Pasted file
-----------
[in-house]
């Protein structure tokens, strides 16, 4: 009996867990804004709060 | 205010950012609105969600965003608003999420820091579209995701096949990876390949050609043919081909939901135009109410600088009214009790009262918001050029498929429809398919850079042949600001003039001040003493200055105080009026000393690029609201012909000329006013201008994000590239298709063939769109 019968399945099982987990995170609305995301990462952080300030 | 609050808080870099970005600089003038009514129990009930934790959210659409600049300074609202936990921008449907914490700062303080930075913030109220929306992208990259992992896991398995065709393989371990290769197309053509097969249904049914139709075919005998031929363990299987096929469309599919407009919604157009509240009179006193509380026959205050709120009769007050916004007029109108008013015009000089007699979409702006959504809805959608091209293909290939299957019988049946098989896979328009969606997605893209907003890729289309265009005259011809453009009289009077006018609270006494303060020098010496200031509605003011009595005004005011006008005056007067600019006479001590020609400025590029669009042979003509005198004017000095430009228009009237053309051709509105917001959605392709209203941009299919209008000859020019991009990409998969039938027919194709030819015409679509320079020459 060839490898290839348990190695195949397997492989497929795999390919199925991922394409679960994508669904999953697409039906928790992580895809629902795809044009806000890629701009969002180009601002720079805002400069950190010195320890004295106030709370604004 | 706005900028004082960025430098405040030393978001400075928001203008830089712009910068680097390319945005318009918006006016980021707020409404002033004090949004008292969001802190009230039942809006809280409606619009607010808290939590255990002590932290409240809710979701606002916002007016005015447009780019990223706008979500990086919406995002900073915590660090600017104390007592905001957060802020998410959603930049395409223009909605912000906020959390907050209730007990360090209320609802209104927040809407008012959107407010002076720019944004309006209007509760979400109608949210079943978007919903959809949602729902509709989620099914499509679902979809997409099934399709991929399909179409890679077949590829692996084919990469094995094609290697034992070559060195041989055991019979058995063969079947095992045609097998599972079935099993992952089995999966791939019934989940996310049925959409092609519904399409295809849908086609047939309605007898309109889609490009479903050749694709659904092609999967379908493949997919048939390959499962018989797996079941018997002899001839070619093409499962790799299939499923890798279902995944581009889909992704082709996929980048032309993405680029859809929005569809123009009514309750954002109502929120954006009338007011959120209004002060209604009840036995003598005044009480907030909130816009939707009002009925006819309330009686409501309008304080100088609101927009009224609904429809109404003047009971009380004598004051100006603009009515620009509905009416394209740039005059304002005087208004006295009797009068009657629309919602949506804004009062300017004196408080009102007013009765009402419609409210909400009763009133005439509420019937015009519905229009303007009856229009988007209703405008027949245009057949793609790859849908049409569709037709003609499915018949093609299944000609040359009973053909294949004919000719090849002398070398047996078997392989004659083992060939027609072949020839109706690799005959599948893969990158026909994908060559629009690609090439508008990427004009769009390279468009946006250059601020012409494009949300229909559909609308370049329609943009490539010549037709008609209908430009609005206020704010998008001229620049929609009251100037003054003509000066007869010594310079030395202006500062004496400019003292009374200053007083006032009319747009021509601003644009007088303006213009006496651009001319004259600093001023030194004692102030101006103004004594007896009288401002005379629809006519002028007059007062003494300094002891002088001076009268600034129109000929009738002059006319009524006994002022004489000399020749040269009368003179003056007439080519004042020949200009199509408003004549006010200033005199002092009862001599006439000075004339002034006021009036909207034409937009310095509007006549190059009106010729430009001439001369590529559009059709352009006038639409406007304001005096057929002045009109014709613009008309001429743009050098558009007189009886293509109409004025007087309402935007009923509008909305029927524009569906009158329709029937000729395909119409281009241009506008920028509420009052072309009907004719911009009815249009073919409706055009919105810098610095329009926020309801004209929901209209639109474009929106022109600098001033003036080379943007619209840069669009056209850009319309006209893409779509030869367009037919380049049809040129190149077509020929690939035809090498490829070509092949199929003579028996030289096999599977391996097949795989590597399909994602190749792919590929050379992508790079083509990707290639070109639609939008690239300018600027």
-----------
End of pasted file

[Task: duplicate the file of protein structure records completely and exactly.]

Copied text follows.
[in-house]
């Protein structure tokens, strides 16, 4: 009996867990804004709060 | 205010950012609105969600965003608003999420820091579209995701096949990876390949050609043919081909939901135009109410600088009214009790009262918001050029498929429809398919850079042949600001003039001040003493200055105080009026000393690029609201012909000329006013201008994000590239298709063939769109 019968399945099982987990995170609305995301990462952080300030 | 609050808080870099970005600089003038009514129990009930934790959210659409600049300074609202936990921008449907914490700062303080930075913030109220929306992208990259992992896991398995065709393989371990290769197309053509097969249904049914139709075919005998031929363990299987096929469309599919407009919604157009509240009179006193509380026959205050709120009769007050916004007029109108008013015009000089007699979409702006959504809805959608091209293909290939299957019988049946098989896979328009969606997605893209907003890729289309265009005259011809453009009289009077006018609270006494303060020098010496200031509605003011009595005004005011006008005056007067600019006479001590020609400025590029669009042979003509005198004017000095430009228009009237053309051709509105917001959605392709209203941009299919209008000859020019991009990409998969039938027919194709030819015409679509320079020459 060839490898290839348990190695195949397997492989497929795999390919199925991922394409679960994508669904999953697409039906928790992580895809629902795809044009806000890629701009969002180009601002720079805002400069950190010195320890004295106030709370604004 | 706005900028004082960025430098405040030393978001400075928001203008830089712009910068680097390319945005318009918006006016980021707020409404002033004090949004008292969001802190009230039942809006809280409606619009607010808290939590255990002590932290409240809710979701606002916002007016005015447009780019990223706008979500990086919406995002900073915590660090600017104390007592905001957060802020998410959603930049395409223009909605912000906020959390907050209730007990360090209320609802209104927040809407008012959107407010002076720019944004309006209007509760979400109608949210079943978007919903959809949602729902509709989620099914499509679902979809997409099934399709991929399909179409890679077949590829692996084919990469094995094609290697034992070559060195041989055991019979058995063969079947095992045609097998599972079935099993992952089995999966791939019934989940996310049925959409092609519904399409295809849908086609047939309605007898309109889609490009479903050749694709659904092609999967379908493949997919048939390959499962018989797996079941018997002899001839070619093409499962790799299939499923890798279902995944581009889909992704082709996929980048032309993405680029859809929005569809123009009514309750954002109502929120954006009338007011959120209004002060209604009840036995003598005044009480907030909130816009939707009002009925006819309330009686409501309008304080100088609101927009009224609904429809109404003047009971009380004598004051100006603009009515620009509905009416394209740039005059304002005087208004006295009797009068009657629309919602949506804004009062300017004196408080009102007013009765009402419609409210909400009763009133005439509420019937015009519905229009303007009856229009988007209703405008027949245009057949793609790859849908049409569709037709003609499915018949093609299944000609040359009973053909294949004919000719090849002398070398047996078997392989004659083992060939027609072949020839109706690799005959599948893969990158026909994908060559629009690609090439508008990427004009769009390279468009946006250059601020012409494009949300229909559909609308370049329609943009490539010549037709008609209908430009609005206020704010998008001229620049929609009251100037003054003509000066007869010594310079030395202006500062004496400019003292009374200053007083006032009319747009021509601003644009007088303006213009006496651009001319004259600093001023030194004692102030101006103004004594007896009288401002005379629809006519002028007059007062003494300094002891002088001076009268600034129109000929009738002059006319009524006994002022004489000399020749040269009368003179003056007439080519004042020949200009199509408003004549006010200033005199002092009862001599006439000075004339002034006021009036909207034409937009310095509007006549190059009106010729430009001439001369590529559009059709352009006038639409406007304001005096057929002045009109014709613009008309001429743009050098558009007189009886293509109409004025007087309402935007009923509008909305029927524009569906009158329709029937000729395909119409281009241009506008920028509420009052072309009907004719911009009815249009073919409706055009919105810098610095329009926020309801004209929901209209639109474009929106022109600098001033003036080379943007619209840069669009056209850009319309006209893409779509030869367009037919380049049809040129190149077509020929690939035809090498490829070509092949199929003579028996030289096999599977391996097949795989590597399909994602190749792919590929050379992508790079083509990707290639070109639609939008690239300018600027």